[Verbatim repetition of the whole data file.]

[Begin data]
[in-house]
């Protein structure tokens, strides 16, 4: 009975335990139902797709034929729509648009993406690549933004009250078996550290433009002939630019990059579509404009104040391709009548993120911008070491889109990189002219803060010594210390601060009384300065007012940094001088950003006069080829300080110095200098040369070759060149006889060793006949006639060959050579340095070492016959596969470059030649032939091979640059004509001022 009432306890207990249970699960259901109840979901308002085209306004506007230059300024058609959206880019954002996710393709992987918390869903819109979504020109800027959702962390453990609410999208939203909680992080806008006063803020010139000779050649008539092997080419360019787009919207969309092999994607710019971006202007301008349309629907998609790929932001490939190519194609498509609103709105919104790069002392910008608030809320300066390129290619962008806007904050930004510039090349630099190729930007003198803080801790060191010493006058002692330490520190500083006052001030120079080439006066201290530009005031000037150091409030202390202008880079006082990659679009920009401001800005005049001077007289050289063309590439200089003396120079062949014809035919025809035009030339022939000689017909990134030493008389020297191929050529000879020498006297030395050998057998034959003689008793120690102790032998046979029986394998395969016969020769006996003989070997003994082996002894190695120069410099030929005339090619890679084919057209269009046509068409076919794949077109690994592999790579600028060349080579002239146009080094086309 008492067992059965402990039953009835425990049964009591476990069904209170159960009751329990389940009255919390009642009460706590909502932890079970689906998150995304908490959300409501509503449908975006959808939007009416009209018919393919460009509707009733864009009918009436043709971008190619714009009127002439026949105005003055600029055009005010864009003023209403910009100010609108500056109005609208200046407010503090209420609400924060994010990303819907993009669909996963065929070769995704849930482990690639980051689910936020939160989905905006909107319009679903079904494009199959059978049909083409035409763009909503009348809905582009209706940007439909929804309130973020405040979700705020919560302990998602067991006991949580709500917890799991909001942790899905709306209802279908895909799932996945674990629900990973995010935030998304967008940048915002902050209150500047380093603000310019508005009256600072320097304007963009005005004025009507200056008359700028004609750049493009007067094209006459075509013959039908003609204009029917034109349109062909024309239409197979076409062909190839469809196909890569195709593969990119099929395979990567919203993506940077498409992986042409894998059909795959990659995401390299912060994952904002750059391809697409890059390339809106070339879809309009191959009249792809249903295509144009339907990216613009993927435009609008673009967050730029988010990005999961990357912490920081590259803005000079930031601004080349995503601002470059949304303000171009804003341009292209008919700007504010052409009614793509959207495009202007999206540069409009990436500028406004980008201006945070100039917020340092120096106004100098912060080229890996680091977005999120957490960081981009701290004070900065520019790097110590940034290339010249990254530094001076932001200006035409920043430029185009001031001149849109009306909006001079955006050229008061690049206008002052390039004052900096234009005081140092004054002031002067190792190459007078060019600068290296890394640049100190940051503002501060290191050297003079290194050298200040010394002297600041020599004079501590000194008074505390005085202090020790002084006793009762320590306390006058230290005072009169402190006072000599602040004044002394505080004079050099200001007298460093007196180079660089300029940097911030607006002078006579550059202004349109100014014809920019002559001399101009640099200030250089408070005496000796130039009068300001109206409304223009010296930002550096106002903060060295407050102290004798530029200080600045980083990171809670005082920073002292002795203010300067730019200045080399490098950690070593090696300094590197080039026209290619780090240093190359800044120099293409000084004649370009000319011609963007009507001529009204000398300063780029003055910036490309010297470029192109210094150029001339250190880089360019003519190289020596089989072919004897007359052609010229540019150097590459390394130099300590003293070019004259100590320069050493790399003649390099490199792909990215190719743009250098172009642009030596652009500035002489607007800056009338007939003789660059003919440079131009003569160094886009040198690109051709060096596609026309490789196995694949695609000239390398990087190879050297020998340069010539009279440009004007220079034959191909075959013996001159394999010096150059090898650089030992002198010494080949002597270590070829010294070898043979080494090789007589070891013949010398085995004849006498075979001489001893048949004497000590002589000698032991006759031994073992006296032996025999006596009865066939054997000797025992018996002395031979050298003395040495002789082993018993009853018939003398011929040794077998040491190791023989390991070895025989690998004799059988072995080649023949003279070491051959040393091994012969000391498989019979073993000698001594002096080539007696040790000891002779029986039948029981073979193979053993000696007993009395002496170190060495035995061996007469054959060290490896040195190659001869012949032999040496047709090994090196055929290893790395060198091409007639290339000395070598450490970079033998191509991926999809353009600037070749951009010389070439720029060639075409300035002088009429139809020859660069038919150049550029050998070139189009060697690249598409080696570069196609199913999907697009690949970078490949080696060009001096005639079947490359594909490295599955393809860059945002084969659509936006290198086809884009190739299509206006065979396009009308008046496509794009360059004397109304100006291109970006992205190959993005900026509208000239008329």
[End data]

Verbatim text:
[in-house]
């Protein structure tokens, strides 16, 4: 009975335990139902797709034929729509648009993406690549933004009250078996550290433009002939630019990059579509404009104040391709009548993120911008070491889109990189002219803060010594210390601060009384300065007012940094001088950003006069080829300080110095200098040369070759060149006889060793006949006639060959050579340095070492016959596969470059030649032939091979640059004509001022 009432306890207990249970699960259901109840979901308002085209306004506007230059300024058609959206880019954002996710393709992987918390869903819109979504020109800027959702962390453990609410999208939203909680992080806008006063803020010139000779050649008539092997080419360019787009919207969309092999994607710019971006202007301008349309629907998609790929932001490939190519194609498509609103709105919104790069002392910008608030809320300066390129290619962008806007904050930004510039090349630099190729930007003198803080801790060191010493006058002692330490520190500083006052001030120079080439006066201290530009005031000037150091409030202390202008880079006082990659679009920009401001800005005049001077007289050289063309590439200089003396120079062949014809035919025809035009030339022939000689017909990134030493008389020297191929050529000879020498006297030395050998057998034959003689008793120690102790032998046979029986394998395969016969020769006996003989070997003994082996002894190695120069410099030929005339090619890679084919057209269009046509068409076919794949077109690994592999790579600028060349080579002239146009080094086309 008492067992059965402990039953009835425990049964009591476990069904209170159960009751329990389940009255919390009642009460706590909502932890079970689906998150995304908490959300409501509503449908975006959808939007009416009209018919393919460009509707009733864009009918009436043709971008190619714009009127002439026949105005003055600029055009005010864009003023209403910009100010609108500056109005609208200046407010503090209420609400924060994010990303819907993009669909996963065929070769995704849930482990690639980051689910936020939160989905905006909107319009679903079904494009199959059978049909083409035409763009909503009348809905582009209706940007439909929804309130973020405040979700705020919560302990998602067991006991949580709500917890799991909001942790899905709306209802279908895909799932996945674990629900990973995010935030998304967008940048915002902050209150500047380093603000310019508005009256600072320097304007963009005005004025009507200056008359700028004609750049493009007067094209006459075509013959039908003609204009029917034109349109062909024309239409197979076409062909190839469809196909890569195709593969990119099929395979990567919203993506940077498409992986042409894998059909795959990659995401390299912060994952904002750059391809697409890059390339809106070339879809309009191959009249792809249903295509144009339907990216613009993927435009609008673009967050730029988010990005999961990357912490920081590259803005000079930031601004080349995503601002470059949304303000171009804003341009292209008919700007504010052409009614793509959207495009202007999206540069409009990436500028406004980008201006945070100039917020340092120096106004100098912060080229890996680091977005999120957490960081981009701290004070900065520019790097110590940034290339010249990254530094001076932001200006035409920043430029185009001031001149849109009306909006001079955006050229008061690049206008002052390039004052900096234009005081140092004054002031002067190792190459007078060019600068290296890394640049100190940051503002501060290191050297003079290194050298200040010394002297600041020599004079501590000194008074505390005085202090020790002084006793009762320590306390006058230290005072009169402190006072000599602040004044002394505080004079050099200001007298460093007196180079660089300029940097911030607006002078006579550059202004349109100014014809920019002559001399101009640099200030250089408070005496000796130039009068300001109206409304223009010296930002550096106002903060060295407050102290004798530029200080600045980083990171809670005082920073002292002795203010300067730019200045080399490098950690070593090696300094590197080039026209290619780090240093190359800044120099293409000084004649370009000319011609963007009507001529009204000398300063780029003055910036490309010297470029192109210094150029001339250190880089360019003519190289020596089989072919004897007359052609010229540019150097590459390394130099300590003293070019004259100590320069050493790399003649390099490199792909990215190719743009250098172009642009030596652009500035002489607007800056009338007939003789660059003919440079131009003569160094886009040198690109051709060096596609026309490789196995694949695609000239390398990087190879050297020998340069010539009279440009004007220079034959191909075959013996001159394999010096150059090898650089030992002198010494080949002597270590070829010294070898043979080494090789007589070891013949010398085995004849006498075979001489001893048949004497000590002589000698032991006759031994073992006296032996025999006596009865066939054997000797025992018996002395031979050298003395040495002789082993018993009853018939003398011929040794077998040491190791023989390991070895025989690998004799059988072995080649023949003279070491051959040393091994012969000391498989019979073993000698001594002096080539007696040790000891002779029986039948029981073979193979053993000696007993009395002496170190060495035995061996007469054959060290490896040195190659001869012949032999040496047709090994090196055929290893790395060198091409007639290339000395070598450490970079033998191509991926999809353009600037070749951009010389070439720029060639075409300035002088009429139809020859660069038919150049550029050998070139189009060697690249598409080696570069196609199913999907697009690949970078490949080696060009001096005639079947490359594909490295599955393809860059945002084969659509936006290198086809884009190739299509206006065979396009009308008046496509794009360059004397109304100006291109970006992205190959993005900026509208000239008329």